Grace Leigh was sitting in the sun, eating an ice cream sandwich.
Slight-framed and quiet with intelligent gray eyes, she had the slight smile of someone who knows something she shouldn’t. Her laid-back demeanor didn’t betray the fact that she’s a full-time student, a part-time waitress, and had just debuted her own original clothing line, “Thistle.”
On Wednesday, Sept. 12, Thistle saw the runway lights in its own fashion show as a part of North Park Fashion Week, a three-night event at the Bluefoot Bar & Lounge. The young designer was featured by Christine McLaughlin, owner of Neighbourhood Boutique in University Heights, which held its own runway show later in the night. McLaughlin invited Leigh to participate in the event after seeing her wear many of her own original creations.
With their unique lines, asymmetrical blocks of rich color, and subtly unusual fabrics, Leigh’s original, off-beat designs make it clear that her ideas about fashion go above and beyond the throw-back trends so common in fashion today. Instead, she draws inspiration from unusual clothing and, especially, fabrics.
“I see what it could be,” she said between bites of ice cream. This is evidenced in the strapless, butter-yellow jumpsuit, the asymmetrical, silver mini-skirt, and the kelly-green halter dress, made from a scarf, that were featured in the collection.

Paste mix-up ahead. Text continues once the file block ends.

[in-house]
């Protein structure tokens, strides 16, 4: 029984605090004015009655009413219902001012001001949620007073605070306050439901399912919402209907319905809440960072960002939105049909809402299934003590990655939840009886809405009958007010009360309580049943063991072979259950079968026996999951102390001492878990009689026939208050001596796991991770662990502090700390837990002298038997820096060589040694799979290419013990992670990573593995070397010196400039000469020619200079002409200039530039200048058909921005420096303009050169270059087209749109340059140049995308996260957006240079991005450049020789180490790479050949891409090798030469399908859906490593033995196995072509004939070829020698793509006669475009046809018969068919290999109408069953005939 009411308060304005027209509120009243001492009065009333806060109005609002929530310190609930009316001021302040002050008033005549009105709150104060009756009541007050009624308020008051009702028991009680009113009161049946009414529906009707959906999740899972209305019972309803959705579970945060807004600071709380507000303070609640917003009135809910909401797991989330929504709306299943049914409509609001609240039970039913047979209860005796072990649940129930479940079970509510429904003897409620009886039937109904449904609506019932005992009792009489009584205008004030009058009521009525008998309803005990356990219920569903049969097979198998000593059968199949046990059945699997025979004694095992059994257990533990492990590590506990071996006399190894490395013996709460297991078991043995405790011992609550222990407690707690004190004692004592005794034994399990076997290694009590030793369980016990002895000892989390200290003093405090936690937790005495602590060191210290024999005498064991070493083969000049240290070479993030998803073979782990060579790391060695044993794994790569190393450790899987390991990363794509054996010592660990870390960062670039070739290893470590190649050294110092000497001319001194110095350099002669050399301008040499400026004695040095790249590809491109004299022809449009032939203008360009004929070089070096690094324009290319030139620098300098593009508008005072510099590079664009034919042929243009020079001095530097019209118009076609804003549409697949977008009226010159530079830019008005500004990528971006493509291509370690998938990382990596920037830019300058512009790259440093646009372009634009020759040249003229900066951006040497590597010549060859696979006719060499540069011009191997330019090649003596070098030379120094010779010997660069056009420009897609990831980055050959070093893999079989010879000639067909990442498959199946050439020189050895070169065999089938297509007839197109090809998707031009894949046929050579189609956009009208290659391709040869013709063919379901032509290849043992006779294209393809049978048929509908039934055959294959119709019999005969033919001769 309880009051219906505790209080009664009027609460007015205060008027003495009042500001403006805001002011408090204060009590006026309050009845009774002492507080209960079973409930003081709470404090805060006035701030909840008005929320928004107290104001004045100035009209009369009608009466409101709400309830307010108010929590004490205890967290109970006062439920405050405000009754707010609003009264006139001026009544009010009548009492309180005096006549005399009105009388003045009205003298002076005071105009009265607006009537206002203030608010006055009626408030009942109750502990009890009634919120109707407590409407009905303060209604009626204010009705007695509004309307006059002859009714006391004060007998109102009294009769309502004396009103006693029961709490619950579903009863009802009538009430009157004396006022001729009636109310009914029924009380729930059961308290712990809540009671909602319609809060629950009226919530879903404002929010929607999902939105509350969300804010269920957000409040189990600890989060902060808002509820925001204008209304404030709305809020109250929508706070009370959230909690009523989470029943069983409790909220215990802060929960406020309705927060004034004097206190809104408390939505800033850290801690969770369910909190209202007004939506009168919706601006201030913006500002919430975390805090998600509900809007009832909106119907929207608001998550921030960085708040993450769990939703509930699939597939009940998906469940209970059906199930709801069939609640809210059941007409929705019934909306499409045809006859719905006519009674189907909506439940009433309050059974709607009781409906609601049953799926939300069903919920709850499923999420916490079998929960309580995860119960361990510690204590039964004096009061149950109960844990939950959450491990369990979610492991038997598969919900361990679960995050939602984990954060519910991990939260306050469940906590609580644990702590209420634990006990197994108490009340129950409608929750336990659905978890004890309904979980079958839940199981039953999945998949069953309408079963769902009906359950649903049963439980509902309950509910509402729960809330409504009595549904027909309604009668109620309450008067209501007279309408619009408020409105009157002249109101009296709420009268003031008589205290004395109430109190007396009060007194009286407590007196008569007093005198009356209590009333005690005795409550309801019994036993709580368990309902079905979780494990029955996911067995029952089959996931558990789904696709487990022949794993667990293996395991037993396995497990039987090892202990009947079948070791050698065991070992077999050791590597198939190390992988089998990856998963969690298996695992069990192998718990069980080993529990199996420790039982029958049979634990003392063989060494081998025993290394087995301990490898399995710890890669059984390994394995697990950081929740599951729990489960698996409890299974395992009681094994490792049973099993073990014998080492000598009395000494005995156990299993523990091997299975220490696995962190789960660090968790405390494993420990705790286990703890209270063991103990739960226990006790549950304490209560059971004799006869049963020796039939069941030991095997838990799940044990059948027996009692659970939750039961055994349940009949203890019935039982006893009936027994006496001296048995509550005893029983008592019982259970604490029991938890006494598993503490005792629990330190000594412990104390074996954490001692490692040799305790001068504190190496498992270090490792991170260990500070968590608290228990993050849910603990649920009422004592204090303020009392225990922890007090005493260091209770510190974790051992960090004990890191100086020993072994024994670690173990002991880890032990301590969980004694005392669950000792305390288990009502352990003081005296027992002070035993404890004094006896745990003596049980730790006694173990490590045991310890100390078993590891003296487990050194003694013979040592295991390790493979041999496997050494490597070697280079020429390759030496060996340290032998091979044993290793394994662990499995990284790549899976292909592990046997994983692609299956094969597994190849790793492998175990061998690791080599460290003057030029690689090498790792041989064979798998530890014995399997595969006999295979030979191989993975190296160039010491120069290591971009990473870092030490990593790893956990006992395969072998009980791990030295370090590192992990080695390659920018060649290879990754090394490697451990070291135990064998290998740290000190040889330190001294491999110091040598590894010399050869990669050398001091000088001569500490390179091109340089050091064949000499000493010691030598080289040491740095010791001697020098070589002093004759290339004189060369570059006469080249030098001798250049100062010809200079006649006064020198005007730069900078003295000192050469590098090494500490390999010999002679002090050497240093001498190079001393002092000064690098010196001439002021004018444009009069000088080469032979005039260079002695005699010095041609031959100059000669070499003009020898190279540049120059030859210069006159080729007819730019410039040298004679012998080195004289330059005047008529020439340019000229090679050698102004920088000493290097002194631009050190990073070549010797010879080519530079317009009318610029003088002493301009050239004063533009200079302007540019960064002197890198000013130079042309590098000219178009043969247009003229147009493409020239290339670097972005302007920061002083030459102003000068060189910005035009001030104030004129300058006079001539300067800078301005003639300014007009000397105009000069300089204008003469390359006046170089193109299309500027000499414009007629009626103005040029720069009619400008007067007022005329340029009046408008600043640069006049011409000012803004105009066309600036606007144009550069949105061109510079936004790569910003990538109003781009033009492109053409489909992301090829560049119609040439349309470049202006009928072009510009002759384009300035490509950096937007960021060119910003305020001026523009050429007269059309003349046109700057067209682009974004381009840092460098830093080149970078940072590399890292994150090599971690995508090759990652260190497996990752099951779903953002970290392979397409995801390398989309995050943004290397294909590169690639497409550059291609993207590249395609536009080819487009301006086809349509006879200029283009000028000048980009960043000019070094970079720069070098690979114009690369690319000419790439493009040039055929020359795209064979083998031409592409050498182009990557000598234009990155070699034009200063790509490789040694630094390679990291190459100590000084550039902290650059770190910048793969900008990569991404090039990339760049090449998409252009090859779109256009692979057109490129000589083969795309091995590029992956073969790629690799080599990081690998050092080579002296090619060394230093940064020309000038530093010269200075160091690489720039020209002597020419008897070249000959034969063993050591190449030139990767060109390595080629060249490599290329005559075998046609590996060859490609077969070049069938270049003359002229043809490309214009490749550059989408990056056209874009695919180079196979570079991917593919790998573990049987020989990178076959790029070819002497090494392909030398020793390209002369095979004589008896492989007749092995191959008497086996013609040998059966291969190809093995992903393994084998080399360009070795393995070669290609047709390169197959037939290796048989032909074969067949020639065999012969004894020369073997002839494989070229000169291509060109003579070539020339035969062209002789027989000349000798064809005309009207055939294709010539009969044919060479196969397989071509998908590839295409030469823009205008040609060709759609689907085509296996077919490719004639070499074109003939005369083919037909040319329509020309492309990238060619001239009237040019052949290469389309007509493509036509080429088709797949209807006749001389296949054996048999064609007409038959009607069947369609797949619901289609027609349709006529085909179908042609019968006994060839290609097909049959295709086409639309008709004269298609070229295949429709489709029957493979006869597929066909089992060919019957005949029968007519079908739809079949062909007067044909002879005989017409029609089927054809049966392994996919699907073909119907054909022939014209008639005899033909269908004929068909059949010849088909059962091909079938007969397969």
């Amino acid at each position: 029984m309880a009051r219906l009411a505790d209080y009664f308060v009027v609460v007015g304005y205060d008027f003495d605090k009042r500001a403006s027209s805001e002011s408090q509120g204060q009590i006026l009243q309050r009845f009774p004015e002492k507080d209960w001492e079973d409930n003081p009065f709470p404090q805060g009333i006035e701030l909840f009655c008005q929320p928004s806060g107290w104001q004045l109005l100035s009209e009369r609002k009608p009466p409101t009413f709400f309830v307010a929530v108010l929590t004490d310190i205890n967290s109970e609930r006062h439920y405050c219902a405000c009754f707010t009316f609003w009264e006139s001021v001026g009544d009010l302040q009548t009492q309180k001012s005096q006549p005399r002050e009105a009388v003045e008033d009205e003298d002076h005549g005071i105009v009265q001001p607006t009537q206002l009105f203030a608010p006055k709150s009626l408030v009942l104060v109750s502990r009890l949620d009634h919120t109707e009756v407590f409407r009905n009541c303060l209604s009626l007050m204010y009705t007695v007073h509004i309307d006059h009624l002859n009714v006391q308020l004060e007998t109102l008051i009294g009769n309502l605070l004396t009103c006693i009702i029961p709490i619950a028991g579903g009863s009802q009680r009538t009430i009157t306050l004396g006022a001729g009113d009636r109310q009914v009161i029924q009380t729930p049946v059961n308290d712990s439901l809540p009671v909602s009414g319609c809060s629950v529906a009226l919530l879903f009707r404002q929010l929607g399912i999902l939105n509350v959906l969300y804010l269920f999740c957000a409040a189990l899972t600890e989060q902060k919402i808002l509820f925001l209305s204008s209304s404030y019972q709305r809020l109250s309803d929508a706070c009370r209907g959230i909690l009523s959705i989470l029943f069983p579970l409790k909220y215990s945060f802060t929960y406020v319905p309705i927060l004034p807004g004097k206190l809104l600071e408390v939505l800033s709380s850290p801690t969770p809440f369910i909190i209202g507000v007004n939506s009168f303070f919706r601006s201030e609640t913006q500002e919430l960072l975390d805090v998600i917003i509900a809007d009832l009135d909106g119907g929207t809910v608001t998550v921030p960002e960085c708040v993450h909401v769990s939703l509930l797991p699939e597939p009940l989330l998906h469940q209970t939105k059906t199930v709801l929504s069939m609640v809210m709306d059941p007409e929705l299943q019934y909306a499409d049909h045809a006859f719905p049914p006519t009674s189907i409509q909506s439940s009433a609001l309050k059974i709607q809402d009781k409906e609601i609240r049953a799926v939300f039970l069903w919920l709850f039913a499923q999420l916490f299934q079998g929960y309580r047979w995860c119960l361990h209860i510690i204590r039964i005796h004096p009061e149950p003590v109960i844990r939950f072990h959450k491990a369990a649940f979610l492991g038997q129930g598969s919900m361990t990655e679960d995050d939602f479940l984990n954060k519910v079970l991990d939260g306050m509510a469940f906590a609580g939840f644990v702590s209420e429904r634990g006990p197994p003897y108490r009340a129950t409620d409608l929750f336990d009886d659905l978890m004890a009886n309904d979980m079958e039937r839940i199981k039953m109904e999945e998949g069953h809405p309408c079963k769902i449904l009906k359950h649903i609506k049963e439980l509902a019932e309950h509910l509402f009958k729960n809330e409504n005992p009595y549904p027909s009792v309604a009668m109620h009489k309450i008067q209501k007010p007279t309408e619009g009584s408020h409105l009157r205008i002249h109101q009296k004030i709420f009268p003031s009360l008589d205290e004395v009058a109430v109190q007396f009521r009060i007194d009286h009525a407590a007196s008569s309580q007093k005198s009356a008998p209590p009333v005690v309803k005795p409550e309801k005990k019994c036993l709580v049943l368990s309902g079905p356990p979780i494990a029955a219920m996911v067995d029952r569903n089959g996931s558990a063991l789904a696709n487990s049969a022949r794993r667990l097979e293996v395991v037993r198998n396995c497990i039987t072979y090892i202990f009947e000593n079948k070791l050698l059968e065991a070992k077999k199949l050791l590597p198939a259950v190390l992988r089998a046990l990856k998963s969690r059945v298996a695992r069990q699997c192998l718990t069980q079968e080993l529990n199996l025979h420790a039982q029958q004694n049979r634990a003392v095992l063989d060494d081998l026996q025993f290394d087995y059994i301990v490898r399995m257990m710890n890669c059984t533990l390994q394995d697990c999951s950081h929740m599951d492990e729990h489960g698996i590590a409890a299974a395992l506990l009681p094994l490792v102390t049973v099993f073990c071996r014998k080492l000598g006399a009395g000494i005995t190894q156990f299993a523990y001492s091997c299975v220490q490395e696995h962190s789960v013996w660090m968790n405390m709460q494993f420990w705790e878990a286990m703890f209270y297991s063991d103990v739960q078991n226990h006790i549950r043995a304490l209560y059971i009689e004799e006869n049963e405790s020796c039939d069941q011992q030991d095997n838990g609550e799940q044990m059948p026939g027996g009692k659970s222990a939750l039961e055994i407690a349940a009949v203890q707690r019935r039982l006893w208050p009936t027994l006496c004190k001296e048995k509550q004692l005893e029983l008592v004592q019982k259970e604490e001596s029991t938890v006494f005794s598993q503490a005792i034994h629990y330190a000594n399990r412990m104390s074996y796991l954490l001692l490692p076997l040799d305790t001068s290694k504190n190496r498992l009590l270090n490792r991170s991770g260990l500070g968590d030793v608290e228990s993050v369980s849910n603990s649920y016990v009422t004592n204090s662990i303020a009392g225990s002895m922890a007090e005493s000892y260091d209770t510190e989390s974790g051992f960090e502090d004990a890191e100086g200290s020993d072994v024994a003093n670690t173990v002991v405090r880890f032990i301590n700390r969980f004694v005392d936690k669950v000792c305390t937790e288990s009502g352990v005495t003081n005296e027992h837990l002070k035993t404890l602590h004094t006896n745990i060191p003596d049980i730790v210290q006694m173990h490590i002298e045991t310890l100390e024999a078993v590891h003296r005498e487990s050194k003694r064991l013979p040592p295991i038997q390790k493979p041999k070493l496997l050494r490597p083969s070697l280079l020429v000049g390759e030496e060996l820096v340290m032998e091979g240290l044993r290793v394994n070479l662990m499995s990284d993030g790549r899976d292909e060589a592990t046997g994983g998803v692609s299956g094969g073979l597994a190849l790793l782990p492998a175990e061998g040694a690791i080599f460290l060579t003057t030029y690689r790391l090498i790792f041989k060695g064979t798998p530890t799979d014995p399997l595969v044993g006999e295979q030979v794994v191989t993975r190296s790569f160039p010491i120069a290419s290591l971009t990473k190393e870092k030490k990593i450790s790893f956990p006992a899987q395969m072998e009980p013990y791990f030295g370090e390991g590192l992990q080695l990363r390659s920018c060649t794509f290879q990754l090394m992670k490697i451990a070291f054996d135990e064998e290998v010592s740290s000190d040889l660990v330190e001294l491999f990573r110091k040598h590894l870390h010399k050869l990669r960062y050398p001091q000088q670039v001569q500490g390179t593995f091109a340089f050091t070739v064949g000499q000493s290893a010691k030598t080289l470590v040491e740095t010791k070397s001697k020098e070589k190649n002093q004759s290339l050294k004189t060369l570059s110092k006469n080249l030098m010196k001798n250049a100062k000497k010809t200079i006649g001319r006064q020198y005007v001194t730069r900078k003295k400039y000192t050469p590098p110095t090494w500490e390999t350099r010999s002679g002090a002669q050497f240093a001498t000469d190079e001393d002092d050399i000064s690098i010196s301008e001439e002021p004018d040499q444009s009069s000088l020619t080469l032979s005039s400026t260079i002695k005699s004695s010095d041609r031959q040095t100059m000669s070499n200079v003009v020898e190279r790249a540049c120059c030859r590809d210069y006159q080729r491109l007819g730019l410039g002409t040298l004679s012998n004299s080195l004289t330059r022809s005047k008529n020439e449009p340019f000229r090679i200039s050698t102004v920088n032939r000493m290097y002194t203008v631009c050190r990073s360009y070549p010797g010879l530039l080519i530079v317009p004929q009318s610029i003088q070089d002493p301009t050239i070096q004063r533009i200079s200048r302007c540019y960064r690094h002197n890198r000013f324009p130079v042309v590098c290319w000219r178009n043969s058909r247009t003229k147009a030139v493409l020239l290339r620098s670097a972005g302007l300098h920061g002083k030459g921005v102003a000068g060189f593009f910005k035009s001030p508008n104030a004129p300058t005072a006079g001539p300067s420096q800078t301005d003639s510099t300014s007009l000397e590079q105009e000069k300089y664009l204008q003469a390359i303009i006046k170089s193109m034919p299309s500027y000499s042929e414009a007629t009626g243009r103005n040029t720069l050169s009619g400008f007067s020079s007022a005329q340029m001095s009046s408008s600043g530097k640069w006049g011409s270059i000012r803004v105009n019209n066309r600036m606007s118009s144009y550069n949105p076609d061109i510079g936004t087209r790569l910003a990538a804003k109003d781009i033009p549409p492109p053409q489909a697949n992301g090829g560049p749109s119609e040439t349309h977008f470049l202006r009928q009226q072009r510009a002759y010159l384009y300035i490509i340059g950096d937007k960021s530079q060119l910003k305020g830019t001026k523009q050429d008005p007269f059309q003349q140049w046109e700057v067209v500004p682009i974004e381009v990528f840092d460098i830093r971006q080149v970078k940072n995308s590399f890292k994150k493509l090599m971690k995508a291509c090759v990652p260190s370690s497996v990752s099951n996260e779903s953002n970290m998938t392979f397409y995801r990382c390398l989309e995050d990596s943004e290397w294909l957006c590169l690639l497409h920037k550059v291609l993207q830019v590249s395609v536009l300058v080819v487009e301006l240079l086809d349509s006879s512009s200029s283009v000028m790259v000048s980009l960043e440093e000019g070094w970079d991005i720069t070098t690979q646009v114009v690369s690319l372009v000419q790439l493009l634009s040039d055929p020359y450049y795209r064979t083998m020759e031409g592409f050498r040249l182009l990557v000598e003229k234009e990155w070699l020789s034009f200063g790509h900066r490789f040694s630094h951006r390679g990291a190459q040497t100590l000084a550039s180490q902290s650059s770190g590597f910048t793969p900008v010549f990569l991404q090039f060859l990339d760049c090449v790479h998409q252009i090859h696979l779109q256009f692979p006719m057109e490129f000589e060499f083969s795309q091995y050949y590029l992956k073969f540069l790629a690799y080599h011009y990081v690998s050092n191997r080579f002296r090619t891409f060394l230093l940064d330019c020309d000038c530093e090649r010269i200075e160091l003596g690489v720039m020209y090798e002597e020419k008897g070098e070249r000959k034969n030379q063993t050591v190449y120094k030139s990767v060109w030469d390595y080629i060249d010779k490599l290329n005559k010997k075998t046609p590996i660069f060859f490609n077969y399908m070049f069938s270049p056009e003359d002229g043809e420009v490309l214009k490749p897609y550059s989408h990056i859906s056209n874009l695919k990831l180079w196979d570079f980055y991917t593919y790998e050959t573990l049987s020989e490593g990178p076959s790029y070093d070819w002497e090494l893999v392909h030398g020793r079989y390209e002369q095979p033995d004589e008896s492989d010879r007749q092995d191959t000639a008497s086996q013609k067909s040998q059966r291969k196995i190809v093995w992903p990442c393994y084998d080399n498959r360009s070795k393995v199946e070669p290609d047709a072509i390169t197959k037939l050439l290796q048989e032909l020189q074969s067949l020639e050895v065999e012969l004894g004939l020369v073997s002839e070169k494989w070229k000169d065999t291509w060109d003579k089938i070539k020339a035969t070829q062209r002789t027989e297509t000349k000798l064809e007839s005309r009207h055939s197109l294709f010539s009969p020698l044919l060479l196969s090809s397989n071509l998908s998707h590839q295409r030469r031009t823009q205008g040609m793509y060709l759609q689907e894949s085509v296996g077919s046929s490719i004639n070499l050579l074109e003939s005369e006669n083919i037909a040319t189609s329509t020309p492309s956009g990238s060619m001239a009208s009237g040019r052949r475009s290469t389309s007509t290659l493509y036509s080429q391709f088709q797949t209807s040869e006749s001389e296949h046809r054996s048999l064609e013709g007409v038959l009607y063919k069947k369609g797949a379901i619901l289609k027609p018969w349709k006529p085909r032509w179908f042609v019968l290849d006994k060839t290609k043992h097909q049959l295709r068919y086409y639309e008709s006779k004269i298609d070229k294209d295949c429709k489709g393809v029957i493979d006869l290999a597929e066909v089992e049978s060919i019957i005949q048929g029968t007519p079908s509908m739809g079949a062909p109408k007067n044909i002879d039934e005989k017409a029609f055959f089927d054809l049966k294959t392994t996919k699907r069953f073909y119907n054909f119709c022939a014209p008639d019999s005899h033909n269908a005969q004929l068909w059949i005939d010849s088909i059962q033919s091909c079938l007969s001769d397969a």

“I thought it would look better as a dress,” explained Leigh. She described her own style as, “The shy person in the corner who thinks about what they wear, but doesn’t want to stick out. They want to be as comfortable as possible, but still look nice. Not necessarily wearing a bag.” She also expressed an inclination to play with shapes and blocks of color.
Leigh is a self-taught creator. She recalls using material in different ways playing dress-up as a little girl, instead of just simply trying on clothes. At the age of 10 she sewed her first piece: a Halloween costume of a harlequin, consisting of a purple-and-gold-striped jumpsuit. She got her first sewing machine at 18.
“But,” she said, “it used to eat the fabric,” and upon further reflection, “I think it was broken.”
Though Thistle had a humble start, the future of the line is all up to chance for Leigh. She just plans to “learn about design and see what happens.” She has been a student at both City and Mesa colleges for several semesters, and when asked how the success of Thistle would affect her educational plans, her reply was surprising.
“I want to be an architect.” She plans on staying in school no matter how well her line fares. It seems the community can look forward to seeing many more original designs from the ambitious student. She may be creating homes, and not just clothes, one day. For now, however, she is eating ice cream in the sunshine, saving the strawberry part for last.